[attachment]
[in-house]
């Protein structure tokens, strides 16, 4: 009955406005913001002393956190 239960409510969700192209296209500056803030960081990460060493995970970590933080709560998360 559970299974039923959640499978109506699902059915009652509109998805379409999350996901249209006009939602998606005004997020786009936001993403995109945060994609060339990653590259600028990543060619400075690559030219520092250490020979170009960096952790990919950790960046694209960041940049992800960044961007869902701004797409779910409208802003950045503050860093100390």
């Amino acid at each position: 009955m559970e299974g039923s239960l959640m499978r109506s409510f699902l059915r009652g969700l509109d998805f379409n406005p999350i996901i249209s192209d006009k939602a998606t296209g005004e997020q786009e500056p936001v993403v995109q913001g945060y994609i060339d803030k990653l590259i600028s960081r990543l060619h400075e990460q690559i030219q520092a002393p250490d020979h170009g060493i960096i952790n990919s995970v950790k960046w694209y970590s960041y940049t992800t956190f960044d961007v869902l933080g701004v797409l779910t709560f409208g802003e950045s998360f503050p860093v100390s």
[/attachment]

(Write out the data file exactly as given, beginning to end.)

[in-house]
């Protein structure tokens, strides 16, 4: 009955406005913001002393956190 239960409510969700192209296209500056803030960081990460060493995970970590933080709560998360 559970299974039923959640499978109506699902059915009652509109998805379409999350996901249209006009939602998606005004997020786009936001993403995109945060994609060339990653590259600028990543060619400075690559030219520092250490020979170009960096952790990919950790960046694209960041940049992800960044961007869902701004797409779910409208802003950045503050860093100390």
């Amino acid at each position: 009955m559970e299974g039923s239960l959640m499978r109506s409510f699902l059915r009652g969700l509109d998805f379409n406005p999350i996901i249209s192209d006009k939602a998606t296209g005004e997020q786009e500056p936001v993403v995109q913001g945060y994609i060339d803030k990653l590259i600028s960081r990543l060619h400075e990460q690559i030219q520092a002393p250490d020979h170009g060493i960096i952790n990919s995970v950790k960046w694209y970590s960041y940049t992800t956190f960044d961007v869902l933080g701004v797409l779910t709560f409208g802003e950045s998360f503050p860093v100390s």